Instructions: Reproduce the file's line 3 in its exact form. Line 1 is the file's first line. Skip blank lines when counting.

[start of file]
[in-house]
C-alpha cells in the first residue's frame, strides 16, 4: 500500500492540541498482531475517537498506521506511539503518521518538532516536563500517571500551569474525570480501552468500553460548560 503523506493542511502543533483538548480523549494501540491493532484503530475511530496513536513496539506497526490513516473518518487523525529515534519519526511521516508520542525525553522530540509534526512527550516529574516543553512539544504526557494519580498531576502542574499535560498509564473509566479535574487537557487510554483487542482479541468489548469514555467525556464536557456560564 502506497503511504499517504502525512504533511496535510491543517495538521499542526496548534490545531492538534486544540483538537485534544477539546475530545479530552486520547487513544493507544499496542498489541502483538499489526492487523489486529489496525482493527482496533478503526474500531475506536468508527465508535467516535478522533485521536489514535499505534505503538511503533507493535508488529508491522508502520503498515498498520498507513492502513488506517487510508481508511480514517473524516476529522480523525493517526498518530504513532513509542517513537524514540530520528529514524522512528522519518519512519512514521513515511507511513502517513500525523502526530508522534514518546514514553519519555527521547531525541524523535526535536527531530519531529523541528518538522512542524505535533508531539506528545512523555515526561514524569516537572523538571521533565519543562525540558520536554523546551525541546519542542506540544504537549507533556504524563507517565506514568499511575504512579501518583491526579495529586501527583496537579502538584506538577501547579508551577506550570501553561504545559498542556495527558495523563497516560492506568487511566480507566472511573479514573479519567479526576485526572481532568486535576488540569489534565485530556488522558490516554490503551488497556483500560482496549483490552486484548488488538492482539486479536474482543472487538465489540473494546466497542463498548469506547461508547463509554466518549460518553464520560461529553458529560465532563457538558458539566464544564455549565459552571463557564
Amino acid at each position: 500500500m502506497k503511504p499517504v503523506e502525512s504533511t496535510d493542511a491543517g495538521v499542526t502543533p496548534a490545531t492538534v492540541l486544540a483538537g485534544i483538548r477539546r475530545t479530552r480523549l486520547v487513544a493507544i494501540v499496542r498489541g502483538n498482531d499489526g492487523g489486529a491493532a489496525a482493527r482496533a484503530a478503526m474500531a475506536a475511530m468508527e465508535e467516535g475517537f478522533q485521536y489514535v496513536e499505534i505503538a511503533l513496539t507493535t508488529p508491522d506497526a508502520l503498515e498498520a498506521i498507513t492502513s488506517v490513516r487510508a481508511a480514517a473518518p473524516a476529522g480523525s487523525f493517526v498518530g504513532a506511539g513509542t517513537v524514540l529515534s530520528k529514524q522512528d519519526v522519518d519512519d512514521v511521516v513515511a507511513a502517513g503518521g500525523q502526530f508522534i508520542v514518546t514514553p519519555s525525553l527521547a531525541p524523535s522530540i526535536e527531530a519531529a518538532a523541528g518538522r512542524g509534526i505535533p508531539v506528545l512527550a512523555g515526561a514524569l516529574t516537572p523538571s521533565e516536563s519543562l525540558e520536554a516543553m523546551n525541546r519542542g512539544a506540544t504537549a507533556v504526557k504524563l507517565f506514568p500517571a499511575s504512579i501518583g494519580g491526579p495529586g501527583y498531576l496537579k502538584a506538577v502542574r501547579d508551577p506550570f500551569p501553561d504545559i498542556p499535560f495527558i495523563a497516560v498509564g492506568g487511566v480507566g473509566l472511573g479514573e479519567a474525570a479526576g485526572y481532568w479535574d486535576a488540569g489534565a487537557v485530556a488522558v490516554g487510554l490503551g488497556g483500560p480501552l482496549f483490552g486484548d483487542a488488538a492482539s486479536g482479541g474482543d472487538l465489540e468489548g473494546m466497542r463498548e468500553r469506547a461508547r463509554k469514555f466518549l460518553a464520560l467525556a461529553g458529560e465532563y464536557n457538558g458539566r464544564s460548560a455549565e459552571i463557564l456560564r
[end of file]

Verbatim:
Amino acid at each position: 500500500m502506497k503511504p499517504v503523506e502525512s504533511t496535510d493542511a491543517g495538521v499542526t502543533p496548534a490545531t492538534v492540541l486544540a483538537g485534544i483538548r477539546r475530545t479530552r480523549l486520547v487513544a493507544i494501540v499496542r498489541g502483538n498482531d499489526g492487523g489486529a491493532a489496525a482493527r482496533a484503530a478503526m474500531a475506536a475511530m468508527e465508535e467516535g475517537f478522533q485521536y489514535v496513536e499505534i505503538a511503533l513496539t507493535t508488529p508491522d506497526a508502520l503498515e498498520a498506521i498507513t492502513s488506517v490513516r487510508a481508511a480514517a473518518p473524516a476529522g480523525s487523525f493517526v498518530g504513532a506511539g513509542t517513537v524514540l529515534s530520528k529514524q522512528d519519526v522519518d519512519d512514521v511521516v513515511a507511513a502517513g503518521g500525523q502526530f508522534i508520542v514518546t514514553p519519555s525525553l527521547a531525541p524523535s522530540i526535536e527531530a519531529a518538532a523541528g518538522r512542524g509534526i505535533p508531539v506528545l512527550a512523555g515526561a514524569l516529574t516537572p523538571s521533565e516536563s519543562l525540558e520536554a516543553m523546551n525541546r519542542g512539544a506540544t504537549a507533556v504526557k504524563l507517565f506514568p500517571a499511575s504512579i501518583g494519580g491526579p495529586g501527583y498531576l496537579k502538584a506538577v502542574r501547579d508551577p506550570f500551569p501553561d504545559i498542556p499535560f495527558i495523563a497516560v498509564g492506568g487511566v480507566g473509566l472511573g479514573e479519567a474525570a479526576g485526572y481532568w479535574d486535576a488540569g489534565a487537557v485530556a488522558v490516554g487510554l490503551g488497556g483500560p480501552l482496549f483490552g486484548d483487542a488488538a492482539s486479536g482479541g474482543d472487538l465489540e468489548g473494546m466497542r463498548e468500553r469506547a461508547r463509554k469514555f466518549l460518553a464520560l467525556a461529553g458529560e465532563y464536557n457538558g458539566r464544564s460548560a455549565e459552571i463557564l456560564r